HONG KONG/BEIJING: China’s cyberspace regulator denied yesterday issuing a document with new guidelines for the nation’s big internet companies that would require them to seek approval for new investments and fundraising.
The denial came after a document appeared on Chinese social media detailing such guidelines.
“The Cyberspace Administration of China as not issued this document and the information is false,” it said on its official WeChat account without elaborating.
It was not immediately clear whether the denial referred just to the existence of the document or its plans for further regulation.
Earlier yesterday, Reuters reported, citing people familiar with the matter, that the regulator has drafted new rules that would give it a say over investment or fundraising plans of any platform company with more than 100 million users, or with more than 10 billion yuan (RM6.6 billion) in revenue.
The regulator has not responded to a request for comment on the reporting and could not be immediately reached for further comment about its denial.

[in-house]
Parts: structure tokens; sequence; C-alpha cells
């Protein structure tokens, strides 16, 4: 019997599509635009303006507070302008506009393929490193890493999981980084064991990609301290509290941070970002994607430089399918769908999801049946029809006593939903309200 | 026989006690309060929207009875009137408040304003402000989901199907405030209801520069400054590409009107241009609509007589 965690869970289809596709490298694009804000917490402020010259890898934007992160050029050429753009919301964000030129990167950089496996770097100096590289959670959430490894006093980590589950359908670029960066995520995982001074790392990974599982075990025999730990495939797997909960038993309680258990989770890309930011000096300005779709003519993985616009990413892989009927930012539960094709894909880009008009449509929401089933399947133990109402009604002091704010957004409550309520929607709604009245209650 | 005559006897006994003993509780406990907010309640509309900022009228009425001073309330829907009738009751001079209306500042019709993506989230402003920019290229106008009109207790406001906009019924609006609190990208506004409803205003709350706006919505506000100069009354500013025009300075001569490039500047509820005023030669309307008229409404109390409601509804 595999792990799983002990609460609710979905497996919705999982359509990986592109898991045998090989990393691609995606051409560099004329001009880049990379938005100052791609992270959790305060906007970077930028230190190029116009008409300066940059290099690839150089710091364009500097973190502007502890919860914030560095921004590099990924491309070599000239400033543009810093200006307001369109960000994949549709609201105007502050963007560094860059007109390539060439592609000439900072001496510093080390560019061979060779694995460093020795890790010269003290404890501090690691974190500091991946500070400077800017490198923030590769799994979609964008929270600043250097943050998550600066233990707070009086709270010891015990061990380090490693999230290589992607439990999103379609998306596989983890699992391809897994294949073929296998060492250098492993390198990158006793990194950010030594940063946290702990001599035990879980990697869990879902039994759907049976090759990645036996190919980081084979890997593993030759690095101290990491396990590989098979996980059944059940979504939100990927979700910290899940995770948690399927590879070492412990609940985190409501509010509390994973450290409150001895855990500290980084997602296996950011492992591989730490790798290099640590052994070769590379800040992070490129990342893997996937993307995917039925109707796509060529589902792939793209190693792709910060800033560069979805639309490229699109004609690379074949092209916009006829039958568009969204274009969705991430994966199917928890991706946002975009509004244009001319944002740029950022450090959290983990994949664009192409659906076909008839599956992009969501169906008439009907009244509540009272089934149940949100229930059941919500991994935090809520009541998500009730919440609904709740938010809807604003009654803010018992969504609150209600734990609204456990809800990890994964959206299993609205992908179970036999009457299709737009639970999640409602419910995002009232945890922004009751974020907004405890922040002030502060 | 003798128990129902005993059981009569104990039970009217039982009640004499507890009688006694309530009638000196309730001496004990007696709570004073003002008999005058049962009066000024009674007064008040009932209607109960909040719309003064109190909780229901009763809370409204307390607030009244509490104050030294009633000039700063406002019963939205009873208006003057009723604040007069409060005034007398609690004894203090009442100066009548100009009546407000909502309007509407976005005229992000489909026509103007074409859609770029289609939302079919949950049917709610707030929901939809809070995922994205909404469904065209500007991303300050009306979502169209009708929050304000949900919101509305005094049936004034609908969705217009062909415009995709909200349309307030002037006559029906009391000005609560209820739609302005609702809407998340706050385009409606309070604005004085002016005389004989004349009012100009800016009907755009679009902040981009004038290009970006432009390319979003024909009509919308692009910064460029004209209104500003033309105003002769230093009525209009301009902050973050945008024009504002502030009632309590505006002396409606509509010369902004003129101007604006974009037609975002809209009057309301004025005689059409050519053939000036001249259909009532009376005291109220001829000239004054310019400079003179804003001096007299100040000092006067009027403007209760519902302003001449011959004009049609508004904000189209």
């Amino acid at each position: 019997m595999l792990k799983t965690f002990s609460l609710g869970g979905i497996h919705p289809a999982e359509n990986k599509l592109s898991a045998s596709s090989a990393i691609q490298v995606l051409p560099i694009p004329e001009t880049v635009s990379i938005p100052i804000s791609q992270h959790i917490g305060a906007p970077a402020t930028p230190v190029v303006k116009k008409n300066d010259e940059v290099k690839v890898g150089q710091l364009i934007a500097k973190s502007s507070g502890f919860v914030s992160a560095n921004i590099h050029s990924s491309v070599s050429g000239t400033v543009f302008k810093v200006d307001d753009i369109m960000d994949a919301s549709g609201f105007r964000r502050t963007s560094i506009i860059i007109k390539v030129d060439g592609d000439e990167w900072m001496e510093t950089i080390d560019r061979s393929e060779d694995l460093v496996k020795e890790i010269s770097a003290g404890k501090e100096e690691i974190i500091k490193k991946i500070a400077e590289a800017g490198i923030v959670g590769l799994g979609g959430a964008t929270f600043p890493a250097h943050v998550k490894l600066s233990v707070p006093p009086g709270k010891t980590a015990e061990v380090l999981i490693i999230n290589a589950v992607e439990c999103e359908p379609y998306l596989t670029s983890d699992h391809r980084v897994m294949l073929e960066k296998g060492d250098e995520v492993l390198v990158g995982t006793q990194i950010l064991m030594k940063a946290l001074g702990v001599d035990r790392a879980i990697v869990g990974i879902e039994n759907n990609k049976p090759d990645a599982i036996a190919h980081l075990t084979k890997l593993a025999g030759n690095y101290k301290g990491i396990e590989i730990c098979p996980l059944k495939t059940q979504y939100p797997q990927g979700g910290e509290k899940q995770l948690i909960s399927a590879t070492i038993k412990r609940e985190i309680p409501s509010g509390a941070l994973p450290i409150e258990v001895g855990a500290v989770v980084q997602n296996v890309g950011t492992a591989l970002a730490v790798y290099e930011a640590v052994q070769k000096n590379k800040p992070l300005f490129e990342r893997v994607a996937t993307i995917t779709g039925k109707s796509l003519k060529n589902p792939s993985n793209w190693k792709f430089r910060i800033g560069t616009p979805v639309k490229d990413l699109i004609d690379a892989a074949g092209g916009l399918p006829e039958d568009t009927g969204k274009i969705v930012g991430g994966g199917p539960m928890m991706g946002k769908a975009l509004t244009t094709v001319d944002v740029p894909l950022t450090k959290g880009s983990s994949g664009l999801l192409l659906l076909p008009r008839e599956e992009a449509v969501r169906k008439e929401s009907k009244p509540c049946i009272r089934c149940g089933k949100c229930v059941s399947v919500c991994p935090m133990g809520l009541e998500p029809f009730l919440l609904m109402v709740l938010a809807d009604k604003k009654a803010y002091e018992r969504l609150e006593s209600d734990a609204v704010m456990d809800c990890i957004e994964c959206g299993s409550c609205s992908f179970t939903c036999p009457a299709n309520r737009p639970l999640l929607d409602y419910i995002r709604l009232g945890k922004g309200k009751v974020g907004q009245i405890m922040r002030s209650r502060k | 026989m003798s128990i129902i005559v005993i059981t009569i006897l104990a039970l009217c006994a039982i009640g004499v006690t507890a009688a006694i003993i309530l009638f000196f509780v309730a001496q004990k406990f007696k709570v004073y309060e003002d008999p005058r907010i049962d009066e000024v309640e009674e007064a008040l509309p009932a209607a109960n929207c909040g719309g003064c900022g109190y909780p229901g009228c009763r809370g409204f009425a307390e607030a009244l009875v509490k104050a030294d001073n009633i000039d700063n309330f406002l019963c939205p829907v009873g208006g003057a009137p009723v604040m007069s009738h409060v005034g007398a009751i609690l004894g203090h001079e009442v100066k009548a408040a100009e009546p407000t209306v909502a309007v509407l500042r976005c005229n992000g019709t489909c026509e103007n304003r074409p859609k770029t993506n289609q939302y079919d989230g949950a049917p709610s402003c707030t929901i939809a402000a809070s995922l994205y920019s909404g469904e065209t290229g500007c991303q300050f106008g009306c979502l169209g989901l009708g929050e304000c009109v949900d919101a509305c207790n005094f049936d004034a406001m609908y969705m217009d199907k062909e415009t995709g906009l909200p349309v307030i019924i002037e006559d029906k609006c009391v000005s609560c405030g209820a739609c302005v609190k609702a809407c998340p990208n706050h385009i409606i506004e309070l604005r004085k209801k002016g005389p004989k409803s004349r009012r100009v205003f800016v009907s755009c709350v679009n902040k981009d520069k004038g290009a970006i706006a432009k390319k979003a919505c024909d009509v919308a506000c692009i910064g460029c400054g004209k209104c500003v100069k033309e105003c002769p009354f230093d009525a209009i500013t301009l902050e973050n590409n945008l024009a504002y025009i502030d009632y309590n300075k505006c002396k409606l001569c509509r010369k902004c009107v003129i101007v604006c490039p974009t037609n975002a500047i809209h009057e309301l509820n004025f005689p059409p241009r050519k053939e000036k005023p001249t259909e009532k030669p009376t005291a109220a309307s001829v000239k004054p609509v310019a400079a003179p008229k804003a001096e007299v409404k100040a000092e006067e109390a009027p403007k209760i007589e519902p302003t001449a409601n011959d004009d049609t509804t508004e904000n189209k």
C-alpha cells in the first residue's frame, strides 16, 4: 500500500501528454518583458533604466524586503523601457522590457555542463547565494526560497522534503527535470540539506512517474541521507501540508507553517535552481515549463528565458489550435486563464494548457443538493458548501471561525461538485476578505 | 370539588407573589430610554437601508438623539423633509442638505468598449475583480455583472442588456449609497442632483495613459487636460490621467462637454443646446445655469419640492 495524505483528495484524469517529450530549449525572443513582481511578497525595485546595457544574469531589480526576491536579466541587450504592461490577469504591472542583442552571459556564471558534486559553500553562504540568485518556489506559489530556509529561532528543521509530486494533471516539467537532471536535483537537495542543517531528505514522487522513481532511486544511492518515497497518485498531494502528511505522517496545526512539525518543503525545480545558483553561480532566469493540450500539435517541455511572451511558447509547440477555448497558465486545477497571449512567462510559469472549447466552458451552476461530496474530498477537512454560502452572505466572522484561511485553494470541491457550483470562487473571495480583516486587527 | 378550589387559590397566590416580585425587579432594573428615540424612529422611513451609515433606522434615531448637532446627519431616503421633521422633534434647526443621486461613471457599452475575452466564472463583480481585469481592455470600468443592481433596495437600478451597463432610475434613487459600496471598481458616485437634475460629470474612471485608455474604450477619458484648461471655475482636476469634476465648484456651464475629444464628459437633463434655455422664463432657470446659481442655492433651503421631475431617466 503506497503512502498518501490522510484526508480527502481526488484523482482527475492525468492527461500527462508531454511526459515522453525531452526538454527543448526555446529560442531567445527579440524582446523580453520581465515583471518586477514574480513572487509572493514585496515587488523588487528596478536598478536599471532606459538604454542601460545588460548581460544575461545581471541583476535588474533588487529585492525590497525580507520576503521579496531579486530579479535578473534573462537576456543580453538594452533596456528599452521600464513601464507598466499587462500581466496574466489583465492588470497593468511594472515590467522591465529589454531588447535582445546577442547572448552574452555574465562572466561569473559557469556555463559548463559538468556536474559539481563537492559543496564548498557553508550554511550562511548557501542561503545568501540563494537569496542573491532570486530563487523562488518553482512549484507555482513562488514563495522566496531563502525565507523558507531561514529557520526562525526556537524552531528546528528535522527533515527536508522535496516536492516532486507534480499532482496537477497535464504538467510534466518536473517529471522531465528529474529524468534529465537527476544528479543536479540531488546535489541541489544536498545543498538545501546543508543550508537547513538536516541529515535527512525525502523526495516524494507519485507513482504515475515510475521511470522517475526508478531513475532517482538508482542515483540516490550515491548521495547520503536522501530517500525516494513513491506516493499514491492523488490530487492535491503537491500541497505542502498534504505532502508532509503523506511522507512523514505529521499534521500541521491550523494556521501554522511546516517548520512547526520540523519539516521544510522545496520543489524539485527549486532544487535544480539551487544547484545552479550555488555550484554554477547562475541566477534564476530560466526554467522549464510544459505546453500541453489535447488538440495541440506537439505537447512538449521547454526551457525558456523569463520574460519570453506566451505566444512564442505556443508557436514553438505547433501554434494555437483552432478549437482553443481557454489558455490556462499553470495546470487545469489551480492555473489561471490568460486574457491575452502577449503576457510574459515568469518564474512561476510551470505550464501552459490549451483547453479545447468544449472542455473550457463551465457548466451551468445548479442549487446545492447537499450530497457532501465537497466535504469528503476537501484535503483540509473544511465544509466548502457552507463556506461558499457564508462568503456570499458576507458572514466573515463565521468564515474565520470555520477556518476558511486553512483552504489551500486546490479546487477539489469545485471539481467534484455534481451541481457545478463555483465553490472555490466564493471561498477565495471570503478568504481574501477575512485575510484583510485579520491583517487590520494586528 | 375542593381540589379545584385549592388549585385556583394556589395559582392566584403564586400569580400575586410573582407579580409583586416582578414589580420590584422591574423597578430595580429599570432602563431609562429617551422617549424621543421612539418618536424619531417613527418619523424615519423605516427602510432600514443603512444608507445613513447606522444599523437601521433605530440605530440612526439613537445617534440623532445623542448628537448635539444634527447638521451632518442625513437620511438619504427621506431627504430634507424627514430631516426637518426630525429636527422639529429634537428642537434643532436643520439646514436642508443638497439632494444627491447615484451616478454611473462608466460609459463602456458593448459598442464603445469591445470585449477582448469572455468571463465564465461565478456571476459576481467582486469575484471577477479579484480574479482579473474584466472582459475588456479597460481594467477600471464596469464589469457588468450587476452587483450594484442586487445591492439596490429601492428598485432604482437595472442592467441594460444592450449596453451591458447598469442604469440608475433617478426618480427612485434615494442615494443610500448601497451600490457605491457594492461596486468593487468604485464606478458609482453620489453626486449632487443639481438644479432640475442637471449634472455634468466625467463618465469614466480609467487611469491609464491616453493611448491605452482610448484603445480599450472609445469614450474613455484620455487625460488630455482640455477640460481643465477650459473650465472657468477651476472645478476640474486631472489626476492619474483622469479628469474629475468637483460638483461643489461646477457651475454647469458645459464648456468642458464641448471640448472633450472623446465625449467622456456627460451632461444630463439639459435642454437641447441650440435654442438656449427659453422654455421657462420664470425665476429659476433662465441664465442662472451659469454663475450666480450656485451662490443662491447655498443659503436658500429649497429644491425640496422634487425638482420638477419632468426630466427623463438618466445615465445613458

The people familiar with the matter told Reuters that some internet companies have already been briefed on the plans, but the draft rules were still subject to changes.
They also said firms involved in sectors named on the negative list issued by China’s National Development and Reform Commission last year would also need to apply for approval.
The sources declined to be identified as the information was not yet public.
Such rules would intensify the oversight from China’s increasingly assertive regulators, who have over the past year reined in formerly freewheeling internet giants in areas from dealmaking to their handling of user data.
A private equity investor who declined to be identified said such rules, if confirmed, could leave more room for smaller, independent startups to survive and thrive by reining in big players. – Reuters